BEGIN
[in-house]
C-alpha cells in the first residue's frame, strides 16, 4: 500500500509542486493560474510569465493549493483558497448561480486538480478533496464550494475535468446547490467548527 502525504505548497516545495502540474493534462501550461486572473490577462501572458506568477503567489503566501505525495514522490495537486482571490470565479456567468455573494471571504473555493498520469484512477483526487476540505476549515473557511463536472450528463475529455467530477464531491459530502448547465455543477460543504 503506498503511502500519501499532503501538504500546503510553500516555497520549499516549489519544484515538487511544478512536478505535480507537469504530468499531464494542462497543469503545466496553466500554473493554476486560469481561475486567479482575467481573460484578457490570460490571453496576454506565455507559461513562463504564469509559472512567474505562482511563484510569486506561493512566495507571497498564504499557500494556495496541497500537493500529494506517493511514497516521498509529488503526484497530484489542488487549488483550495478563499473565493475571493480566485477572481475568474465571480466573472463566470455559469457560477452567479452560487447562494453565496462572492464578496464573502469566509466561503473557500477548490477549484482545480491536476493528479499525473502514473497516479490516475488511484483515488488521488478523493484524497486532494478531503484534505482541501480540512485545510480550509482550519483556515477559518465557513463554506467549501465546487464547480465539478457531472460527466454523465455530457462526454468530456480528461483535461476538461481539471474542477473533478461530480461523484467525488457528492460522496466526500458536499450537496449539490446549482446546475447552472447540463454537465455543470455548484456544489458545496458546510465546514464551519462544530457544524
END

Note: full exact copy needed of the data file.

[in-house]
C-alpha cells in the first residue's frame, strides 16, 4: 500500500509542486493560474510569465493549493483558497448561480486538480478533496464550494475535468446547490467548527 502525504505548497516545495502540474493534462501550461486572473490577462501572458506568477503567489503566501505525495514522490495537486482571490470565479456567468455573494471571504473555493498520469484512477483526487476540505476549515473557511463536472450528463475529455467530477464531491459530502448547465455543477460543504 503506498503511502500519501499532503501538504500546503510553500516555497520549499516549489519544484515538487511544478512536478505535480507537469504530468499531464494542462497543469503545466496553466500554473493554476486560469481561475486567479482575467481573460484578457490570460490571453496576454506565455507559461513562463504564469509559472512567474505562482511563484510569486506561493512566495507571497498564504499557500494556495496541497500537493500529494506517493511514497516521498509529488503526484497530484489542488487549488483550495478563499473565493475571493480566485477572481475568474465571480466573472463566470455559469457560477452567479452560487447562494453565496462572492464578496464573502469566509466561503473557500477548490477549484482545480491536476493528479499525473502514473497516479490516475488511484483515488488521488478523493484524497486532494478531503484534505482541501480540512485545510480550509482550519483556515477559518465557513463554506467549501465546487464547480465539478457531472460527466454523465455530457462526454468530456480528461483535461476538461481539471474542477473533478461530480461523484467525488457528492460522496466526500458536499450537496449539490446549482446546475447552472447540463454537465455543470455548484456544489458545496458546510465546514464551519462544530457544524